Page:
Tuesday, April 24, 2012

Open Letter to Parents of the Next Generation -- What Our Kids Might Need...

Most of our kids will spend hours each day heads bowed to electronic devices, will spend more hours playing games while sitting down than running around outside, will have more access to information than any culture known to man, will be inundated with social media, will be constantly asked for their feedback from a needy advertising world, and will likely ask for a lot of feedback in return and, oh, will one day be our leaders ... 

My thought is that the herd mentality is stronger than ever. Yes, we're all connected. But that connection makes a massive herd. While technology will overdevelop our children in certain ways and technology will democratize many things that once contributed to a tiered culture, it will also lead to underdevelopment in other areas.

More broadly, I've been wondering what skills will be in high demand for the next generation. What can we  value in our homes to prepare our children for a world that will need their expertise -- to further us all in thought, innovation, skill, feats of imagination....

It's been written that this next generation excels at things like collaboration if they also might struggle with patience and crave positive feedback (helicopter parents on hover mode). So, as a parent, my thought is: don't sweat teaching collaboration. It's box is checked by our culture. (And I have four kids so collaboration is part of the daily fabric...) As for positive feedback, I talk to my kids about those participation medals. We look at them critically, suspiciously in fact. (My kids can spot condescension at twenty paces.) I also downplay the importance of grades -- feedback in general -- until high school, where they have some consequence. Grades versus the experience of learning -- I pick B.  

To get as specific as possible, I've come to the words insulation and depth.

With stuff like Google-Glasses coming at us -- http://bigthink.com/ideafeed/how-googles-glasses-will-disrupt-everything (how is that not a million walking lawsuits?) -- I think that insulation will be key for our children. How to tune out of the noisy conversation broadcast at us via social media. Edison always promised to come up with a hearing aid for the deaf, but was noted for seeing great benefits to his own hearing problems -- to mute the world, to think better, more deeply.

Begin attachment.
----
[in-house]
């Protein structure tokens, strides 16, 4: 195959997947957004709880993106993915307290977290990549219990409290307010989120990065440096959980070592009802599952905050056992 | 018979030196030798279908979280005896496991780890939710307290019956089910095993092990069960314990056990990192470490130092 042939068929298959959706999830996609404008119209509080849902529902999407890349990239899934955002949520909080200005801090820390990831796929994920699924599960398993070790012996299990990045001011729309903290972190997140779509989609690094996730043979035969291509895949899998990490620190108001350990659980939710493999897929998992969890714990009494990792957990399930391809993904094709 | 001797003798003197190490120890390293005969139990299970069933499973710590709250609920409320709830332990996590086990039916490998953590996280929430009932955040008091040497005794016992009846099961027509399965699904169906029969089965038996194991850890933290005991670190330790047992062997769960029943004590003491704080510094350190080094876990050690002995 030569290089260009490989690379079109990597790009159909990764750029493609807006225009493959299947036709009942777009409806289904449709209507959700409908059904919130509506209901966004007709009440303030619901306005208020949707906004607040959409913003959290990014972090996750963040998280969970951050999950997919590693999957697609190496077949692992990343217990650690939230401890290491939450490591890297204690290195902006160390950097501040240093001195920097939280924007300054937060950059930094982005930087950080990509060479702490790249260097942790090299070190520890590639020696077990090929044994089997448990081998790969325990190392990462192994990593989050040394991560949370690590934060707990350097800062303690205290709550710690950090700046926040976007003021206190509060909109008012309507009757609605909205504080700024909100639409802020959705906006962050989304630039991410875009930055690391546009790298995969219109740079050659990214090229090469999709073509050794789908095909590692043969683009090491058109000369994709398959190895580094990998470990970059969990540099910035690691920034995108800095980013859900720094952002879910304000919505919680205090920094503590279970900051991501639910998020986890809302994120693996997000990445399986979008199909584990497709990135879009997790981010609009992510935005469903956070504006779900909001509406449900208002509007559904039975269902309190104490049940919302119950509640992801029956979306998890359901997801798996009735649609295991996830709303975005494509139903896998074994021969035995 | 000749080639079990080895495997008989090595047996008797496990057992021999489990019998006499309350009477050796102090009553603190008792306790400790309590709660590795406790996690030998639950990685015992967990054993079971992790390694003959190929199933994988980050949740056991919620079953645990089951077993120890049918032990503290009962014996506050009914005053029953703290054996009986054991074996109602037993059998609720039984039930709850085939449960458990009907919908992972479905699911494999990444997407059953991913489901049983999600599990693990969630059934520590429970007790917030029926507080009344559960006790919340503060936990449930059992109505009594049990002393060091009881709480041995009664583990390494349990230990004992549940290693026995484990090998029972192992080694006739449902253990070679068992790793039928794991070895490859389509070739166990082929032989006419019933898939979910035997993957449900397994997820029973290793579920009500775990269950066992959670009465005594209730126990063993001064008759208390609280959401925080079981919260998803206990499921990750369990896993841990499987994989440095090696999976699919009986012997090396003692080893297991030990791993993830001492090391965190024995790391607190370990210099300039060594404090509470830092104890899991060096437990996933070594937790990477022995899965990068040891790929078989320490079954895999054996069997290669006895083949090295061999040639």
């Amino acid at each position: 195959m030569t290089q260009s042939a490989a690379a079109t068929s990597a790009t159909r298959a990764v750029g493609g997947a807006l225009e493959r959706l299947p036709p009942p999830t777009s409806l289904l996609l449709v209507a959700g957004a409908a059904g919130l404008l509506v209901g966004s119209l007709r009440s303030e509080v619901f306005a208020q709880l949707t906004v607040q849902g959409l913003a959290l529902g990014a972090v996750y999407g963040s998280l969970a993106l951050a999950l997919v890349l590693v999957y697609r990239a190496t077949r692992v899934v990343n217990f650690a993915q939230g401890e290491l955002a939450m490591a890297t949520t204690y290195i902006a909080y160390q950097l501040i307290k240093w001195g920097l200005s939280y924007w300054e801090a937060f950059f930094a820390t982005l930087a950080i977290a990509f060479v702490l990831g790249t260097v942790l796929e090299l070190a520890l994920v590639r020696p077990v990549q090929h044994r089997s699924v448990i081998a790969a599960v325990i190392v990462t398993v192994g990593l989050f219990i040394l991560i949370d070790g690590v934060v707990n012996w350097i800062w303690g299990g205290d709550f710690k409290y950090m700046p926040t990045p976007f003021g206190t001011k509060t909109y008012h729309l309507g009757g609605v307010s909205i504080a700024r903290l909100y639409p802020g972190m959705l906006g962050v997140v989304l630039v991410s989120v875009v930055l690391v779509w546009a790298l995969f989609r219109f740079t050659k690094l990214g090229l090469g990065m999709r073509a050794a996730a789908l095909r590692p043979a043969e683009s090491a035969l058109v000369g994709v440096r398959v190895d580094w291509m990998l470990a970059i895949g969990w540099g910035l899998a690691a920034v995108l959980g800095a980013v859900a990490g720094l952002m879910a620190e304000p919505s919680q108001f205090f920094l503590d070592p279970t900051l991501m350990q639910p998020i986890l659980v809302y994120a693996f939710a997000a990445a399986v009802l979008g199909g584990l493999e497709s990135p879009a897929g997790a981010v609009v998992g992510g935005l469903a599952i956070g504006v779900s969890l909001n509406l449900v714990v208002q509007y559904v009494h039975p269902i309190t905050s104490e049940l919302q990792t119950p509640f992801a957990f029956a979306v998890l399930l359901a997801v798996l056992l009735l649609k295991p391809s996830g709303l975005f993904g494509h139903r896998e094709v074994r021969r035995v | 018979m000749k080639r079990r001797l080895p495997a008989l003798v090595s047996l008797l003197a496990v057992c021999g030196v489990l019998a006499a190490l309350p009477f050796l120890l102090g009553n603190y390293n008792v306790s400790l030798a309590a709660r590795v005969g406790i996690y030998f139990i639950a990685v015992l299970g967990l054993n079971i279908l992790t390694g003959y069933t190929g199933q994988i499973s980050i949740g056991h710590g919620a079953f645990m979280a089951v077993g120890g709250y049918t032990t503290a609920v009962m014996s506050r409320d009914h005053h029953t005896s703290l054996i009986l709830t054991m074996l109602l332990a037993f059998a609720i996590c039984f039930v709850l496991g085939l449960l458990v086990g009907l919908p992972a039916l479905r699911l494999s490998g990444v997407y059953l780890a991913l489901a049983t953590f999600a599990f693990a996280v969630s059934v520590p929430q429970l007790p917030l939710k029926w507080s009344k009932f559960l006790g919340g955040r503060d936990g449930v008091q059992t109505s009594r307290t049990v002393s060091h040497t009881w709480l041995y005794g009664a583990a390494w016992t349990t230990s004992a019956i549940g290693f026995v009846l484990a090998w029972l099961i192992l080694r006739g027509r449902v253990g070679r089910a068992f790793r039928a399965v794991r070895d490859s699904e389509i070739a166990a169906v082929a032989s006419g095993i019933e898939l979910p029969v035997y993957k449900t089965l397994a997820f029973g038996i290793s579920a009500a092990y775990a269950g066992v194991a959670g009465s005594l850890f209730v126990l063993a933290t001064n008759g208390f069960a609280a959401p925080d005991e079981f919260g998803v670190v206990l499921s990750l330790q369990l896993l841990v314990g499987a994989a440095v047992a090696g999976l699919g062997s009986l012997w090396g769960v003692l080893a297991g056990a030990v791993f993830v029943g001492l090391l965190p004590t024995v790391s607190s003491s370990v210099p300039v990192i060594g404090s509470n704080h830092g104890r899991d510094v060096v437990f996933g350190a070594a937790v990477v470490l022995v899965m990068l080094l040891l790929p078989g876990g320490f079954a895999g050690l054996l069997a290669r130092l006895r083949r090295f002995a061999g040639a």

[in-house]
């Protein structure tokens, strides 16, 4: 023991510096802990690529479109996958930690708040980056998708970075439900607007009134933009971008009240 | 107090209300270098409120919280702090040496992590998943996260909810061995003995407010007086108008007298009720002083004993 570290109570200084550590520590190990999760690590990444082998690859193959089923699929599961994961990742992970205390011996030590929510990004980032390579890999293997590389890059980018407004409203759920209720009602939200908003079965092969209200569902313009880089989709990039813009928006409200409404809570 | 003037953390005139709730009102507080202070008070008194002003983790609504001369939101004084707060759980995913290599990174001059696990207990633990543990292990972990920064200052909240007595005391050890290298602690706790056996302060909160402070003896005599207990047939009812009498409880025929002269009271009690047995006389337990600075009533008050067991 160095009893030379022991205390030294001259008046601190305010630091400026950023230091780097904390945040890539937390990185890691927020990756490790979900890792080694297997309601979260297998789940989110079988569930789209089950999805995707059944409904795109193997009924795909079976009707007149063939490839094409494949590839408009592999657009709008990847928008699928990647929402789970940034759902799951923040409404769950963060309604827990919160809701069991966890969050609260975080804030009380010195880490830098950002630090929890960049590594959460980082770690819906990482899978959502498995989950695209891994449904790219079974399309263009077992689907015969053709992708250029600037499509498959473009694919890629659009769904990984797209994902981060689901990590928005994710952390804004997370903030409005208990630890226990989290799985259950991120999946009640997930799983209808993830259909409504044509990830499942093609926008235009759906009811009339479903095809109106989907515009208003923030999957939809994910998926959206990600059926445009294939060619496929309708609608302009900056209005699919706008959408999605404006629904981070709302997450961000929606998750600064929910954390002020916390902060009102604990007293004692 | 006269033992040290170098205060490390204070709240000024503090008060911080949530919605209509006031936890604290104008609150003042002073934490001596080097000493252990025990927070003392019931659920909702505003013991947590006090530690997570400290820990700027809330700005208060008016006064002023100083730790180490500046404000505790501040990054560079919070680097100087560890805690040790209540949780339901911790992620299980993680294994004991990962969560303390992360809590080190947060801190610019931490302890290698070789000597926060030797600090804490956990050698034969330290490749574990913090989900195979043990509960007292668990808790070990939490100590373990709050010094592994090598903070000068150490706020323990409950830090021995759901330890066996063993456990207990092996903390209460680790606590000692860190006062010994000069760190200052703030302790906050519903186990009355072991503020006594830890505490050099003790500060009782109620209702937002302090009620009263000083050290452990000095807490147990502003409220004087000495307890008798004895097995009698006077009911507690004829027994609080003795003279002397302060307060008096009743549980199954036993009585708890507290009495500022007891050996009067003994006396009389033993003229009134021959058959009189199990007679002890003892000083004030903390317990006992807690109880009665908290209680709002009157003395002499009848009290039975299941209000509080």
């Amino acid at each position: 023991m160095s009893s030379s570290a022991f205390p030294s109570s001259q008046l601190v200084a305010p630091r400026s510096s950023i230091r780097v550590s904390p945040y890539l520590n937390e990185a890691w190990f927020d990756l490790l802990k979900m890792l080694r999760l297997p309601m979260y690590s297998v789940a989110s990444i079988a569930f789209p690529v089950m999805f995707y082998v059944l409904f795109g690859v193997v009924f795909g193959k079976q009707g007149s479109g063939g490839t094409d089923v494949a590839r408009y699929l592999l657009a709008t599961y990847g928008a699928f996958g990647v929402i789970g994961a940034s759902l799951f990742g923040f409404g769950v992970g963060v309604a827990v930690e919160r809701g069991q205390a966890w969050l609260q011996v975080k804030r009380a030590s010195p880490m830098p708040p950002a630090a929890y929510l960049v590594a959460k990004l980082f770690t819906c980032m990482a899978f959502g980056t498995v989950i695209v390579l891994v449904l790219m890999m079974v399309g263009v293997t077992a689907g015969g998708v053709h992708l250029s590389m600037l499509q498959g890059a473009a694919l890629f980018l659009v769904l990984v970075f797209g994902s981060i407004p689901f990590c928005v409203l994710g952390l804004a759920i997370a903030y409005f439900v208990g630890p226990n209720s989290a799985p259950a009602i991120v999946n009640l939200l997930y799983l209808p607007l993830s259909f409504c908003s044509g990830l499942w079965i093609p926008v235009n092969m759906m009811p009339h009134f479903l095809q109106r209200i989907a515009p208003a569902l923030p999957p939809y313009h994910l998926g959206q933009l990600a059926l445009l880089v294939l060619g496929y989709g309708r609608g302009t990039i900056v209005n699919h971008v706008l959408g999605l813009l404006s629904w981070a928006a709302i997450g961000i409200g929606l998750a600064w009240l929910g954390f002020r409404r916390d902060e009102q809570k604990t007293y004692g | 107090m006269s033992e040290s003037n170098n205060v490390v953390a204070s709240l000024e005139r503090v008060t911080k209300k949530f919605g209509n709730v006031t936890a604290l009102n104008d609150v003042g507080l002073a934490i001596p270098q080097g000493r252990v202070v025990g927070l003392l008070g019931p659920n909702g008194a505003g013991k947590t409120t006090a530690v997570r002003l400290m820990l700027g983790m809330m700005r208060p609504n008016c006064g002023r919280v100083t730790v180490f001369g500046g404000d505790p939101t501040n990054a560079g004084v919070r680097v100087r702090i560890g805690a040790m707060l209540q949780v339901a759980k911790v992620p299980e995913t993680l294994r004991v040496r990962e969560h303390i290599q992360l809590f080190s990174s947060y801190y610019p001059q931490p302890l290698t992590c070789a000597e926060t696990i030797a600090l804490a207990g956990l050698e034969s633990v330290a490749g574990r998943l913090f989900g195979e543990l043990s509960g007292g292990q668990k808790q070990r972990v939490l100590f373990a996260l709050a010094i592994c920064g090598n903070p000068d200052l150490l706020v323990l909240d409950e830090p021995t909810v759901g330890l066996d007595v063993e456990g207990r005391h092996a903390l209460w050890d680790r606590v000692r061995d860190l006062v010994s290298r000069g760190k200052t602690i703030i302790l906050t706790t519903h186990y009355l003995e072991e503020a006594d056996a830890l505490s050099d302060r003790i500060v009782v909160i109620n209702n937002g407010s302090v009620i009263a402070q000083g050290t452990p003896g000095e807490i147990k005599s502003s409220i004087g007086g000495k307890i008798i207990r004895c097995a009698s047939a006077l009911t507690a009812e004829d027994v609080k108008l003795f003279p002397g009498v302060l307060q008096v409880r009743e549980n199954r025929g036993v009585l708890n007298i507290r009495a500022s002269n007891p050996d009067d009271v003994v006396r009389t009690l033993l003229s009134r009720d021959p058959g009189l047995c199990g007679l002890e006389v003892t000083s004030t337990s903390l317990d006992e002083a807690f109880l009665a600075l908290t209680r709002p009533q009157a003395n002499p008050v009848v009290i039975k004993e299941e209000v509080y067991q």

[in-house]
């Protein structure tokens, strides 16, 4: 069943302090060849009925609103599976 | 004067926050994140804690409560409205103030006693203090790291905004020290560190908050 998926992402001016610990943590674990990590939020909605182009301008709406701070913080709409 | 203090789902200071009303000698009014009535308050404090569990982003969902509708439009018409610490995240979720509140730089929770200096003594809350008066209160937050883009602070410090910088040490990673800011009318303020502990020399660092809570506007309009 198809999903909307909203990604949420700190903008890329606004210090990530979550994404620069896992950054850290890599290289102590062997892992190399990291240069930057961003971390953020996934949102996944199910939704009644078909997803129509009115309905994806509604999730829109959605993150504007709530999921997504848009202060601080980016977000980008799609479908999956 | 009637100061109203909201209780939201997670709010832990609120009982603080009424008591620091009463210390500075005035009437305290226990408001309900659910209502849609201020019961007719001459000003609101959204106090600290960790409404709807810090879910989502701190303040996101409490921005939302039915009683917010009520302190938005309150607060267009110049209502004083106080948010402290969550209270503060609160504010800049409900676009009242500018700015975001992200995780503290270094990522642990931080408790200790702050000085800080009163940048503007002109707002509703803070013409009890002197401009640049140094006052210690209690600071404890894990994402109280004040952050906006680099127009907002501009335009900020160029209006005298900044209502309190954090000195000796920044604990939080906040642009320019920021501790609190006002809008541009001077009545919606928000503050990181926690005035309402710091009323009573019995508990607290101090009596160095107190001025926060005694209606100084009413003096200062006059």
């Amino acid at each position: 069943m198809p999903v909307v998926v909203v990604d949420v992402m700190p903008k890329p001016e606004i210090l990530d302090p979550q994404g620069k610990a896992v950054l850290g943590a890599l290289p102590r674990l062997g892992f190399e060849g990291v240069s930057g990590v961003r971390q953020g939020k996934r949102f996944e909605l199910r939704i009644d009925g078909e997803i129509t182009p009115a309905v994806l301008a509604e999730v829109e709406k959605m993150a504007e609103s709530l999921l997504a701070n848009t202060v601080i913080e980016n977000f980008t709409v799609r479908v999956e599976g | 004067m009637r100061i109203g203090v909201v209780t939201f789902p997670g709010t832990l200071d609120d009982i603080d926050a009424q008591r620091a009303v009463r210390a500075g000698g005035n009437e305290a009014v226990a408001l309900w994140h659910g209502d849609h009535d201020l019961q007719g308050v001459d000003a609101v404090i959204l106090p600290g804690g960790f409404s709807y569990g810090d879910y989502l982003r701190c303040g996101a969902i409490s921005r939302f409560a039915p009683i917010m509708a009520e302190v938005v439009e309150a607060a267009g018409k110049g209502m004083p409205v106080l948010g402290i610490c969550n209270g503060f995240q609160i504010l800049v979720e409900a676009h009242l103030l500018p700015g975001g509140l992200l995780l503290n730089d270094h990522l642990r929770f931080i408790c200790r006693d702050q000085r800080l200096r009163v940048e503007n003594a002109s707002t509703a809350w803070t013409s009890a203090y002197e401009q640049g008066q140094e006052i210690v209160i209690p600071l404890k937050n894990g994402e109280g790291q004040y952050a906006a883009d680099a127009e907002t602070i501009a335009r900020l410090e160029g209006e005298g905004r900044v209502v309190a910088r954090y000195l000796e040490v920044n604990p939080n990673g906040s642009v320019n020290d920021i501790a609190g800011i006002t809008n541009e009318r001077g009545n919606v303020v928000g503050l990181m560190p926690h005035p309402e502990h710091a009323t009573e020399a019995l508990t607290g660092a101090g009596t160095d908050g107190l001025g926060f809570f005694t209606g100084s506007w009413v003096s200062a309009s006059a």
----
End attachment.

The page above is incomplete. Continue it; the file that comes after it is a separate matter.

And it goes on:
Facebook and Twitter have me thinking that we've entered the AGE OF EVERYONE-AS-COMMENTATOR. We're all buzzing, but if we all see ourselves as commentators -- each of us having a valuable opinion -- then we're spending too much of our time there and we have a shrinking number of people who are doing things worth buzzing about.

If you can insulate yourself from the noise and chatter, you can go deep -- think the long thoughts, let them wind and turn, dream them and wake with them. That's going to be necessary.

I also think that we live in the AGE OF SKIMMING; a necessary skill as so much information is thrown at us. In this case, we will need depth of thought.

This might sound like commonsense. But actively teaching our children to insulate because they will experience truly valuable depth of thought is something we have to do in earnest; it's actually quite new. It's something that the herd is incapable of and it's of real value.

As summer approaches, I have the impulse to make up for the lost time of rote education. I'm happy that my kids attend schools that shy from rote, but it's still in there; and there's a necessity to cover a variety of topics -- to skim the world view, but summer offers the freedom to go deep. I want my children to engage in the things that they truly love, to follow their natural curiosity about the world around them and fall into some kind of study, some kind of making, some kind of invention...

How? I don't think the answer is more herding -- a.k.a. summer camp. I'm a firm believer in the burden of boredom; and how, with some goals, it can force kids to be inventive. My four kids will do one "camp" each, a maximum of two weeks total. But the main rules of summer are no screen time until after 3pm, and the creation of summer plans that they devise and we can help support.

Goals. Insulation. Depth. Something to show for it.

Here's the hard part: How do we teach our children to mute the noise of technology? How do we model insulation and going deep?

The way we have to do everything, it seems.

Model it.